The main goals of the PhD will be twofold:
- Research on sound numerical simulation methods for the extension of the present model to non-neutral atmospheric stratification and including vegetation and terrain effects. This also includes the development of specific model reduction techniques for these simulation types to guarantee reasonable calculation times in view of the future development of an operational model.
- The validation of the numerical simulations by acquiring a sound and complete experimental dataset around a nuclear facility.
Model development and numerical simulations
The simulation framework that will be used for this PhD-study is a state-of-the-art Pseudo-spectral LES solver SP-WIND, which is currently under development at KU Leuven . This higher-order CFD code is optimized for the fast and accurate evaluation of the wind field in the atmospheric boundary layer under different types of stratification. As such, the code is ideal for the characterization of the wind field and the continuation of the dispersion research at the near-range. However, as a first step, SP-WIND needs to be extended to be able to simulate the transport of radioactive gases and to account for vegetation and terrain effects. Secondly, continued research on model reduction is essential to account for these new developments. Finally, an optimal estimation methodology for the model parameters needs to be established to simulate the transition between different weather patterns using the reduced model. It goes without saying that a comprehensive literature survey is essential to complete each of these steps successfully.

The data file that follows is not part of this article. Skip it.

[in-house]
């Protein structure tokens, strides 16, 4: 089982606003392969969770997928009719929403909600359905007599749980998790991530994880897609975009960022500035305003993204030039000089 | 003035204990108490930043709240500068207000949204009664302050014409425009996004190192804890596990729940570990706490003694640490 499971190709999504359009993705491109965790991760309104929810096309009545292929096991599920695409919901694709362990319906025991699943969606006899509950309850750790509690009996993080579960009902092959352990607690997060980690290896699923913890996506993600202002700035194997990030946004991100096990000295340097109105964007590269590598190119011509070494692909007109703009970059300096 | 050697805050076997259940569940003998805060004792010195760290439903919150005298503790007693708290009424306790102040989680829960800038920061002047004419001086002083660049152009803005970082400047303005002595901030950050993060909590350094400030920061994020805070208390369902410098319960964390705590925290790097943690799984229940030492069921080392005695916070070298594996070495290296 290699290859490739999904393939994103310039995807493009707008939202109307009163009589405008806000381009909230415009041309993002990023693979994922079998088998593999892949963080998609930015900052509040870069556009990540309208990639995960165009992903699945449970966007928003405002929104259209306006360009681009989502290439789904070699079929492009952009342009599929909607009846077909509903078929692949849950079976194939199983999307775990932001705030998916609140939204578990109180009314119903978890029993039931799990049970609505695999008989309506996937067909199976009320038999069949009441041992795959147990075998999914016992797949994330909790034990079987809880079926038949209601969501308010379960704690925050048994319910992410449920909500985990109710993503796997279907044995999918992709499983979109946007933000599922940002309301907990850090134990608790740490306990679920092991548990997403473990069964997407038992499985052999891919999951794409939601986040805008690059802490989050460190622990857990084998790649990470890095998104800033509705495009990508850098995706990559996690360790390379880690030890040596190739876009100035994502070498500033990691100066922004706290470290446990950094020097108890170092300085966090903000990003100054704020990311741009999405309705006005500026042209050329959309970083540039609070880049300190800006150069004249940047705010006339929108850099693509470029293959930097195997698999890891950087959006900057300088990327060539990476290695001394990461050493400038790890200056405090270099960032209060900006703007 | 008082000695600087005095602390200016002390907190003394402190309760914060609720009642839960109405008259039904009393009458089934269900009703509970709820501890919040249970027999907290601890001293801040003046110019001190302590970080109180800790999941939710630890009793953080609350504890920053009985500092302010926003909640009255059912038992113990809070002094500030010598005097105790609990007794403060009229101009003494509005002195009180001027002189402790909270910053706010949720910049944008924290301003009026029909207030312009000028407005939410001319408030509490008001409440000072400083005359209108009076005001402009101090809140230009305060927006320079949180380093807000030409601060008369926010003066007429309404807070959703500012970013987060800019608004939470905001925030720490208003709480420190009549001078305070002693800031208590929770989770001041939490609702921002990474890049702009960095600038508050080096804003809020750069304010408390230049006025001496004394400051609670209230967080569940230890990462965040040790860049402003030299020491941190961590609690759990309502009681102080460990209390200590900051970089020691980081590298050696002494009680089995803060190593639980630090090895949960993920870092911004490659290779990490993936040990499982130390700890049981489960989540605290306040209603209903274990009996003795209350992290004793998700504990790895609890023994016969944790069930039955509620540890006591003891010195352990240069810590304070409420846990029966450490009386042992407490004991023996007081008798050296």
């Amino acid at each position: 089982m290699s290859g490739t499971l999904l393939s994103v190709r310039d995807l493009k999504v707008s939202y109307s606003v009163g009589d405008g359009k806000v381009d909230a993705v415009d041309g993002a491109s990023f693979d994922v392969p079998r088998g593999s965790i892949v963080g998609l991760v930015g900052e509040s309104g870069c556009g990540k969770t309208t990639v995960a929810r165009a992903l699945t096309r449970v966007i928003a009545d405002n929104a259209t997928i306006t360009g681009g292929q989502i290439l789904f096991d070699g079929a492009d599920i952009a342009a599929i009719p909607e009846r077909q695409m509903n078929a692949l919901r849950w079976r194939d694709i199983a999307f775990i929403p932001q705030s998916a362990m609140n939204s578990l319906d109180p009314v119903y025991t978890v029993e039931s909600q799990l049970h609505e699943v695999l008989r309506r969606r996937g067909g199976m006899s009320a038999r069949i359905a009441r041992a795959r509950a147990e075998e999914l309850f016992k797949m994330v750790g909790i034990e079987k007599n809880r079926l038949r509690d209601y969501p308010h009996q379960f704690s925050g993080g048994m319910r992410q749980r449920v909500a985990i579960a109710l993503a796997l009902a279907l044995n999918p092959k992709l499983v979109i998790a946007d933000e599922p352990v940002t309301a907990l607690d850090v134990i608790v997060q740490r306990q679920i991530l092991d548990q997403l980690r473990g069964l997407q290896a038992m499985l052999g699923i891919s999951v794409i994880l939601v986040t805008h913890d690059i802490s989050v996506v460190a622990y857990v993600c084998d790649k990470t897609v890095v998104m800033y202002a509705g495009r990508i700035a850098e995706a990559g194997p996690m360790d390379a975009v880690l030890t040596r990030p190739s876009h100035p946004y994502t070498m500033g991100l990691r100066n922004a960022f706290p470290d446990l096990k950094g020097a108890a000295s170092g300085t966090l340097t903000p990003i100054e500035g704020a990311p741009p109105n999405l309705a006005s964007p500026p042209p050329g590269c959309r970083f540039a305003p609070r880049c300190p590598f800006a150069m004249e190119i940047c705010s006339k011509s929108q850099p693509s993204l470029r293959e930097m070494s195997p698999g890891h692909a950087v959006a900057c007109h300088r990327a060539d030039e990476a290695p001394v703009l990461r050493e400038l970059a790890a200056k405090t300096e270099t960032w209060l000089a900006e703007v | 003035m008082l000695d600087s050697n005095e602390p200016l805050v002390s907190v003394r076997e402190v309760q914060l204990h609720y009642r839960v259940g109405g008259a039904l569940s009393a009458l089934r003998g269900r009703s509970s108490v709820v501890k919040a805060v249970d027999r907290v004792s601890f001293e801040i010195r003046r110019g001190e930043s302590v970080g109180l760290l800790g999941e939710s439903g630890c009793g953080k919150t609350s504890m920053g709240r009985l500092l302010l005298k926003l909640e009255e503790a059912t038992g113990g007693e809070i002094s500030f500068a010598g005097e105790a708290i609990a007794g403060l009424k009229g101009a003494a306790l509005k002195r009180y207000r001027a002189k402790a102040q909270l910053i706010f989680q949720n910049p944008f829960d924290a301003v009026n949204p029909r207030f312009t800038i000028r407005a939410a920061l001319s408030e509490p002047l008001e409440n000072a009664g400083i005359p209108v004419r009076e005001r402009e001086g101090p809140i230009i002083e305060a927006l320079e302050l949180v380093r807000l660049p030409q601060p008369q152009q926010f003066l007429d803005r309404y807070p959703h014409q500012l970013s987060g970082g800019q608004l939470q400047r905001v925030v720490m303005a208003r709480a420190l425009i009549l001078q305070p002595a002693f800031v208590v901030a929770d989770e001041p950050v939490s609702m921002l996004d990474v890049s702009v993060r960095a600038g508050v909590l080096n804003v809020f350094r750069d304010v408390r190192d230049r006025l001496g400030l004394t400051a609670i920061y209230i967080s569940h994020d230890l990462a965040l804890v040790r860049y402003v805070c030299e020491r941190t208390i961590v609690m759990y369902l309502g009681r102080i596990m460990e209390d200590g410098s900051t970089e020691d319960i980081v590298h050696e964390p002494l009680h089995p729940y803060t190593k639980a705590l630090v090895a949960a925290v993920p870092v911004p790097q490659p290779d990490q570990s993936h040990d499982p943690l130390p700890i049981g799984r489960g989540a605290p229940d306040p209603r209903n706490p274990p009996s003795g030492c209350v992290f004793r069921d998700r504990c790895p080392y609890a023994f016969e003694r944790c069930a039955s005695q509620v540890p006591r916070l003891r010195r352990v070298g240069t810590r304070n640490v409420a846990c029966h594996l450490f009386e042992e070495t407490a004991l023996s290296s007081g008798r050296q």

Validation of numerical simulations will be a key issue to convince the CFD and nuclear community to further develop and use these type of models for performing assessments in the near range. The collection of a high quality dataset is in this context very important. The release of small but measureable quantities (below any health concern) of radionuclides from nuclear installations such as the BR1 (Ar-41) and the Institute of Radioelements (Xe-133, ..) can be used to create such a dataset. Particularly interesting of these installation is that release quantities are well known and existing fence monitoring around these installations gives continuously data on radionuclide fluency rates and/or dose rates. Additional detectors (radiological and meteorological) could be deployed to complete the dataset. However, thorough calibration (cloud calibration) and data collection issues (representative data and locations, …) should be resolved. The calibration of a "small" detector in combination with a large and irregular 3D source (the cloud) is challenging. Monte Carlo simulations, often used as part of detector calibrations for specific geometries, are extremely inefficient in such a case. Apart from testing the models developed within the context of this Ph.D., this dataset will be unique for the international community to test atmospheric dose and dispersion models at the near range.
 Meyers, J. and Meneveau, C., “Optimal turbine spacing in fully developed wind-farm boundary layers,” Wind Energy,Vol. 15, 2012, pp. 305–317.